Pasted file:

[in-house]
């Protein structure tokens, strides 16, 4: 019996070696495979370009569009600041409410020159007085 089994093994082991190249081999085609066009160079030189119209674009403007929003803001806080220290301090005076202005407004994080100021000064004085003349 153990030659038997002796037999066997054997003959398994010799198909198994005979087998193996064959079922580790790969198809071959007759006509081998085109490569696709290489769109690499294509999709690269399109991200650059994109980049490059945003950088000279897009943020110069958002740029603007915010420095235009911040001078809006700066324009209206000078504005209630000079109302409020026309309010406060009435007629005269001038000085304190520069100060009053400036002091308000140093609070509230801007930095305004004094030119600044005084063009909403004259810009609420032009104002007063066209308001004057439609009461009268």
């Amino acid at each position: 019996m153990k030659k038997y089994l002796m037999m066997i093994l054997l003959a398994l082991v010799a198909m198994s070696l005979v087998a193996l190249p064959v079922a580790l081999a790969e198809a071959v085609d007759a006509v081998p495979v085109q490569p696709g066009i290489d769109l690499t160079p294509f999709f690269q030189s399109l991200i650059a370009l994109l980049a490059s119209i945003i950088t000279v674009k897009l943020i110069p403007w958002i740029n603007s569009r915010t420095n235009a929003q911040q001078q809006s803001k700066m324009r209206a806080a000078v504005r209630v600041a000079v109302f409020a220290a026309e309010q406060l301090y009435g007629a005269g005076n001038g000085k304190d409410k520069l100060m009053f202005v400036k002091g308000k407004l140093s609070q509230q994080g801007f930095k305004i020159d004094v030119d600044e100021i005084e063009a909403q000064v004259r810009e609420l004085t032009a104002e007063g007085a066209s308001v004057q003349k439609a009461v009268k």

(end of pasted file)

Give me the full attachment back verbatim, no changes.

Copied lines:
[in-house]
């Protein structure tokens, strides 16, 4: 019996070696495979370009569009600041409410020159007085 089994093994082991190249081999085609066009160079030189119209674009403007929003803001806080220290301090005076202005407004994080100021000064004085003349 153990030659038997002796037999066997054997003959398994010799198909198994005979087998193996064959079922580790790969198809071959007759006509081998085109490569696709290489769109690499294509999709690269399109991200650059994109980049490059945003950088000279897009943020110069958002740029603007915010420095235009911040001078809006700066324009209206000078504005209630000079109302409020026309309010406060009435007629005269001038000085304190520069100060009053400036002091308000140093609070509230801007930095305004004094030119600044005084063009909403004259810009609420032009104002007063066209308001004057439609009461009268």
């Amino acid at each position: 019996m153990k030659k038997y089994l002796m037999m066997i093994l054997l003959a398994l082991v010799a198909m198994s070696l005979v087998a193996l190249p064959v079922a580790l081999a790969e198809a071959v085609d007759a006509v081998p495979v085109q490569p696709g066009i290489d769109l690499t160079p294509f999709f690269q030189s399109l991200i650059a370009l994109l980049a490059s119209i945003i950088t000279v674009k897009l943020i110069p403007w958002i740029n603007s569009r915010t420095n235009a929003q911040q001078q809006s803001k700066m324009r209206a806080a000078v504005r209630v600041a000079v109302f409020a220290a026309e309010q406060l301090y009435g007629a005269g005076n001038g000085k304190d409410k520069l100060m009053f202005v400036k002091g308000k407004l140093s609070q509230q994080g801007f930095k305004i020159d004094v030119d600044e100021i005084e063009a909403q000064v004259r810009e609420l004085t032009a104002e007063g007085a066209s308001v004057q003349k439609a009461v009268k």